• arielprag

are we made well?

Until an embarrassingly recent time I edited my pictures into oblivion. I never used Facetune, but I worked around that. Most pictures - especially ones I didn't take - had something to "fix," something that would apparently make me unworthy.

Open photo, find something to hate.

Open editing app.


Shrink chin

Erase acne

Soften skin

Remove eyebags

Enlarge eyes

Lower hairline

Change angle

Change lighting

Change smile

Change me.

Change me.

I felt like such a hypocrite. How could I alter the way I look with editing while preaching self-love? I was scared if I didn't mitigate certain features, that people wouldn't care about me or what I have to say. It was so bad that I didn't post a picture of me and two friends meeting Tarana Burke after she gave a talk at my university. That was so fucking stupid. Tarana Burke is incredible and would be sad to hear this. So I made the picture into the cover for this blog post.

Four female-presenting people of various heights in a large room. On the far left is a short pale Jewish girl with brown hair and a blue hoodie. Second from the left is activist/writer Tarana Burke, a tall black woman with braids and a cream-colored turtleneck sweater. Second from the right is a tall young black woman with a striped multicolor scarf. On the far right of the picture is a tall, pale white woman with curly brown hair, her hand on her hip, and a black sweater.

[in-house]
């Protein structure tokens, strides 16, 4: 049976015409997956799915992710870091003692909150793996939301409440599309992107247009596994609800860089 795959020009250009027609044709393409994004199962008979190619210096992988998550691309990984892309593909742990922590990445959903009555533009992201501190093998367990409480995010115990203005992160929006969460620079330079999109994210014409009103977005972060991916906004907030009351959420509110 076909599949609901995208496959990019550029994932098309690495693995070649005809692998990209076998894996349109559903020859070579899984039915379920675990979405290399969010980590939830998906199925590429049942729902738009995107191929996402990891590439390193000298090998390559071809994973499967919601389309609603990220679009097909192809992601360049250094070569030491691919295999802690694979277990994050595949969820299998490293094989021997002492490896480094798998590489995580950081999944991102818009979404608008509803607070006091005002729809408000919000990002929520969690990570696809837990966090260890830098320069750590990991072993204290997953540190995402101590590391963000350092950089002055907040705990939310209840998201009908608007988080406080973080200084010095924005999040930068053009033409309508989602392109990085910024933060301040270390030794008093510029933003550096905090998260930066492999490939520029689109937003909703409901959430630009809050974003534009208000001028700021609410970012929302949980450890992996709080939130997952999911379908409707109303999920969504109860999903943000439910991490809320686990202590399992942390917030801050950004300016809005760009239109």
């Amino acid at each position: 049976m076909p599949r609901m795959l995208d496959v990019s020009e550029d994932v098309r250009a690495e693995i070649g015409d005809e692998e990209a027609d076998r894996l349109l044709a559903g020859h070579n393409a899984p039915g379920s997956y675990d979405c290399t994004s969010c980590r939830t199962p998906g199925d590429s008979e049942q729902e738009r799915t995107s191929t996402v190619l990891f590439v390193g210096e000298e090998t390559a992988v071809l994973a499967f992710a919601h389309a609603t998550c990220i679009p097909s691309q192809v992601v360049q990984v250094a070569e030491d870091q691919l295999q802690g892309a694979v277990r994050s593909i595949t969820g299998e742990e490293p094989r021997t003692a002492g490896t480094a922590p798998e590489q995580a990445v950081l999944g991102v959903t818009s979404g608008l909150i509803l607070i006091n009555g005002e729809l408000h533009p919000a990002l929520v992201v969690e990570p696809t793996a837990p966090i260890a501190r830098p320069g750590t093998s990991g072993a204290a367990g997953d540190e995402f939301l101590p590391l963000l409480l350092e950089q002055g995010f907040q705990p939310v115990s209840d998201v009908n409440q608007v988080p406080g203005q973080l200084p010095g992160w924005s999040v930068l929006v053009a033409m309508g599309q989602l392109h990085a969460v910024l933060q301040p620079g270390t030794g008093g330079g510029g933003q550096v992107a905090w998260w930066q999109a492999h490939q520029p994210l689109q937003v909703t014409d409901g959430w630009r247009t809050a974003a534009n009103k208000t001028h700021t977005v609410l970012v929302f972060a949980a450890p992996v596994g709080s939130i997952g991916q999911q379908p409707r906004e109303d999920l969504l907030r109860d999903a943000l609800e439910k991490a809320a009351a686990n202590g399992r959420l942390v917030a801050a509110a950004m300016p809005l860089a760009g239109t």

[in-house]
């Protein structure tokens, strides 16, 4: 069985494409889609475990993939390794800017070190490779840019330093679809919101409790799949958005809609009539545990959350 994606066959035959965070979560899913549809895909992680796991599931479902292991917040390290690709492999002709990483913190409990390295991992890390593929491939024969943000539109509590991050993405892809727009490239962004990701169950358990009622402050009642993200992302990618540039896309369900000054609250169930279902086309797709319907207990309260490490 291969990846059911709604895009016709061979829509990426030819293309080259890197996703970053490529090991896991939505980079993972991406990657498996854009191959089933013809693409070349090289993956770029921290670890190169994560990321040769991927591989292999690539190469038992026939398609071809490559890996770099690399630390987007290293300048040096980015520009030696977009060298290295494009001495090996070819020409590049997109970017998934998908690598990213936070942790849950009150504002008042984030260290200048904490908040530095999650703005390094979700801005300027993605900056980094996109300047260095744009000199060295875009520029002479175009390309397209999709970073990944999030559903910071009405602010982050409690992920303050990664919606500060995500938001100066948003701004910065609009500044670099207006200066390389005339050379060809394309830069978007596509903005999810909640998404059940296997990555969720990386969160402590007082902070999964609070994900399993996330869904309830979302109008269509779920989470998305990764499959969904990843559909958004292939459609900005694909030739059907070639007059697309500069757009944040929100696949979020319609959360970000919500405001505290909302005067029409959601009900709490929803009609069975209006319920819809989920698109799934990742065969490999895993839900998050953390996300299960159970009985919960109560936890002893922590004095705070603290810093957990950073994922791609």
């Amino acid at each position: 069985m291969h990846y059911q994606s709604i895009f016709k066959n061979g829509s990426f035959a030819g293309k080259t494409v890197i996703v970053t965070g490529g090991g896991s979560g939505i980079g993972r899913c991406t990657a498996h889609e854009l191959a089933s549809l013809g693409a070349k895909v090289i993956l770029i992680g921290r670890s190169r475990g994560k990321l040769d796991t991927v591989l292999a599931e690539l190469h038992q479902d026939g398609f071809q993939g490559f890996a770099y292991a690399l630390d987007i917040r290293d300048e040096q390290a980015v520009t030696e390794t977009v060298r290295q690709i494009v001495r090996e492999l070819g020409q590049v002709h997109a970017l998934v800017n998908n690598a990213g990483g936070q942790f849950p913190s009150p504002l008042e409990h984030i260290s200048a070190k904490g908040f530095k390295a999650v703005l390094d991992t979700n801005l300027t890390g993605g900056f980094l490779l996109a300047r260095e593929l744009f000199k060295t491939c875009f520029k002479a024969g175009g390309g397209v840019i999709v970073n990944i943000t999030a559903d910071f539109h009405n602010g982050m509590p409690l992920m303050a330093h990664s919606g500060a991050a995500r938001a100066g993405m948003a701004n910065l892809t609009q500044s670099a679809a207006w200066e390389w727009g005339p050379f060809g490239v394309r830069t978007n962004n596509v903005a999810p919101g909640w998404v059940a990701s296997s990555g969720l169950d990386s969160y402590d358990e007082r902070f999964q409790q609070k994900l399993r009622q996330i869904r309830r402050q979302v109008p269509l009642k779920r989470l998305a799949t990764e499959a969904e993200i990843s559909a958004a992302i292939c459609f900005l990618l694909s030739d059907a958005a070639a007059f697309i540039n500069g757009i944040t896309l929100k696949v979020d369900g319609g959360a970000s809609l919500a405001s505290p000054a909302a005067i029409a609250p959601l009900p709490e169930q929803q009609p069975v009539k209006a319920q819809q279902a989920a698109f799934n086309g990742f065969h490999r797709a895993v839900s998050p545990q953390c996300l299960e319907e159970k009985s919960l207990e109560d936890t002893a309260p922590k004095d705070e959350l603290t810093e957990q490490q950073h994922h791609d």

Truthfully, I’m still scared. I worry that I’m making a fool out of myself for thinking I deserve to take up any space, let alone as much space as a Pretty Girl.

A concept that has shaken my view on that is body neutrality. I came across it on the I Weigh Instagram, which reposted from the Beyond Beautiful Book. Their post compares body positivity to body neutrality, pointing out that the former still mandates that we place our value as individuals in our appearances. While body positivity is a better state than self-hatred, the ultimate goal to liberate ourselves is ultimately body neutrality. We should not need to give ourselves value through subjective aesthetic appeal, whether from others or ourselves. Really, if we are to move away from capitalism, and in turn away from systems that value individuals based on subjective societal worth, then body neutrality is essential to creating inherent individual value. My beauty or lack thereof is irrelevant to my worth as a human.

I weigh surviving trauma, meaningful friendships, a loving relationship; I weigh afternoons doing political science research, and late nights practicing arias; I weigh baking successes and disasters with Jessenia; I weigh horrible jokes with Sammi and Lindsay; I weigh words of encouragement to strangers and sorority siblings; I weigh owning up to my mistakes and repairing harm I’ve done; I weigh my compassion and unwavering will to help others; I weigh every squeal made at the sight of a dog. My existential gravity is not my gravity/mass relationship (weight)!

My inherent worth is simply my existence.

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